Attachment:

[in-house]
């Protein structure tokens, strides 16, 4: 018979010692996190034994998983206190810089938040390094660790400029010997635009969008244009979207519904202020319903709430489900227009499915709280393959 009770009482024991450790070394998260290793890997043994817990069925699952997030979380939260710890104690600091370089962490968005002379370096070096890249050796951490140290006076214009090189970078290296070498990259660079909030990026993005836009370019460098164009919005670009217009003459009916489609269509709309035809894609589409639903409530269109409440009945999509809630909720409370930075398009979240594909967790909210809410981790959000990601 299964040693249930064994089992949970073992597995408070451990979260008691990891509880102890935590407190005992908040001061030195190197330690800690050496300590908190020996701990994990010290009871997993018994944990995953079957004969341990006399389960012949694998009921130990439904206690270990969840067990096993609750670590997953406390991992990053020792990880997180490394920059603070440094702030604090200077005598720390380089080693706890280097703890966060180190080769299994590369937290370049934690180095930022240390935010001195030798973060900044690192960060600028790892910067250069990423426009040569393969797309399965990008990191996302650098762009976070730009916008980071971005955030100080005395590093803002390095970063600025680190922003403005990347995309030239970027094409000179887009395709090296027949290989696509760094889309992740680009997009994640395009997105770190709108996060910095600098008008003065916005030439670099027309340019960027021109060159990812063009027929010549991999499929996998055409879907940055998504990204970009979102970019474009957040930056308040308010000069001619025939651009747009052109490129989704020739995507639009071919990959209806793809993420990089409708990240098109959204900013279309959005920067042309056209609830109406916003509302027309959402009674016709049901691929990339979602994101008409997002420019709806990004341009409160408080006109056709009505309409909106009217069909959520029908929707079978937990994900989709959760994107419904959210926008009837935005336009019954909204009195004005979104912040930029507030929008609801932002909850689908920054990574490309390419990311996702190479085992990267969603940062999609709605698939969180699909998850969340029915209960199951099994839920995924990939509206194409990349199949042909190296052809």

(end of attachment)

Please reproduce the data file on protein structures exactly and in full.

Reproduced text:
[in-house]
């Protein structure tokens, strides 16, 4: 018979010692996190034994998983206190810089938040390094660790400029010997635009969008244009979207519904202020319903709430489900227009499915709280393959 009770009482024991450790070394998260290793890997043994817990069925699952997030979380939260710890104690600091370089962490968005002379370096070096890249050796951490140290006076214009090189970078290296070498990259660079909030990026993005836009370019460098164009919005670009217009003459009916489609269509709309035809894609589409639903409530269109409440009945999509809630909720409370930075398009979240594909967790909210809410981790959000990601 299964040693249930064994089992949970073992597995408070451990979260008691990891509880102890935590407190005992908040001061030195190197330690800690050496300590908190020996701990994990010290009871997993018994944990995953079957004969341990006399389960012949694998009921130990439904206690270990969840067990096993609750670590997953406390991992990053020792990880997180490394920059603070440094702030604090200077005598720390380089080693706890280097703890966060180190080769299994590369937290370049934690180095930022240390935010001195030798973060900044690192960060600028790892910067250069990423426009040569393969797309399965990008990191996302650098762009976070730009916008980071971005955030100080005395590093803002390095970063600025680190922003403005990347995309030239970027094409000179887009395709090296027949290989696509760094889309992740680009997009994640395009997105770190709108996060910095600098008008003065916005030439670099027309340019960027021109060159990812063009027929010549991999499929996998055409879907940055998504990204970009979102970019474009957040930056308040308010000069001619025939651009747009052109490129989704020739995507639009071919990959209806793809993420990089409708990240098109959204900013279309959005920067042309056209609830109406916003509302027309959402009674016709049901691929990339979602994101008409997002420019709806990004341009409160408080006109056709009505309409909106009217069909959520029908929707079978937990994900989709959760994107419904959210926008009837935005336009019954909204009195004005979104912040930029507030929008609801932002909850689908920054990574490309390419990311996702190479085992990267969603940062999609709605698939969180699909998850969340029915209960199951099994839920995924990939509206194409990349199949042909190296052809």